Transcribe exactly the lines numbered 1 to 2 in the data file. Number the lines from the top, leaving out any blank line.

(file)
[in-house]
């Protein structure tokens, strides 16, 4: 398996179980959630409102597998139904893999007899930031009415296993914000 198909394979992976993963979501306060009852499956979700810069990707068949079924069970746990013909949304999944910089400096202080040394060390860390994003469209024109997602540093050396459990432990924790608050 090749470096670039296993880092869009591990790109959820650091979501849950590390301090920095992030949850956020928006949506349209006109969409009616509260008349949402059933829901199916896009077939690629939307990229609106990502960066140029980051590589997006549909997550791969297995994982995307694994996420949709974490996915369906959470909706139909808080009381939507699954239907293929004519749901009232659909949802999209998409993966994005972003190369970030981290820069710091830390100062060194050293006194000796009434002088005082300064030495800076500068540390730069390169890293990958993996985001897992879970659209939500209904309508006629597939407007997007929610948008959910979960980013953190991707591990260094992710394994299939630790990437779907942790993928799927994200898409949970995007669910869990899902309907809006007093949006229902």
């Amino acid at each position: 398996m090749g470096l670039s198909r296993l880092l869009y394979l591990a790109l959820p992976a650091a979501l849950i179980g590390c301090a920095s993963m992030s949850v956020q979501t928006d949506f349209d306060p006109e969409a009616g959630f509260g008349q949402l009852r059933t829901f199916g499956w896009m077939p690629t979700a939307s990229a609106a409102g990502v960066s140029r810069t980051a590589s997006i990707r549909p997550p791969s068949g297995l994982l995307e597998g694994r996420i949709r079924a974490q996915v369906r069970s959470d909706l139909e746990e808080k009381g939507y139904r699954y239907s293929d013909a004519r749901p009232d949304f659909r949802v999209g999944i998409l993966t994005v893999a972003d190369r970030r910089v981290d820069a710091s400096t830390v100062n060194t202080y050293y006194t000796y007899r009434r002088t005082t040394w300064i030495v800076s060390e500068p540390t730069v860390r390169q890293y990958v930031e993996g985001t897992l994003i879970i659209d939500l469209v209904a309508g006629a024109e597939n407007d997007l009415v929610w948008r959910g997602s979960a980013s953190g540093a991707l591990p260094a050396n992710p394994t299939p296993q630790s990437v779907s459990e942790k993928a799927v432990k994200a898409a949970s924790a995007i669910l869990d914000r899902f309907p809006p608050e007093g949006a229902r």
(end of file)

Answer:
[in-house]
């Protein structure tokens, strides 16, 4: 398996179980959630409102597998139904893999007899930031009415296993914000 198909394979992976993963979501306060009852499956979700810069990707068949079924069970746990013909949304999944910089400096202080040394060390860390994003469209024109997602540093050396459990432990924790608050 090749470096670039296993880092869009591990790109959820650091979501849950590390301090920095992030949850956020928006949506349209006109969409009616509260008349949402059933829901199916896009077939690629939307990229609106990502960066140029980051590589997006549909997550791969297995994982995307694994996420949709974490996915369906959470909706139909808080009381939507699954239907293929004519749901009232659909949802999209998409993966994005972003190369970030981290820069710091830390100062060194050293006194000796009434002088005082300064030495800076500068540390730069390169890293990958993996985001897992879970659209939500209904309508006629597939407007997007929610948008959910979960980013953190991707591990260094992710394994299939630790990437779907942790993928799927994200898409949970995007669910869990899902309907809006007093949006229902």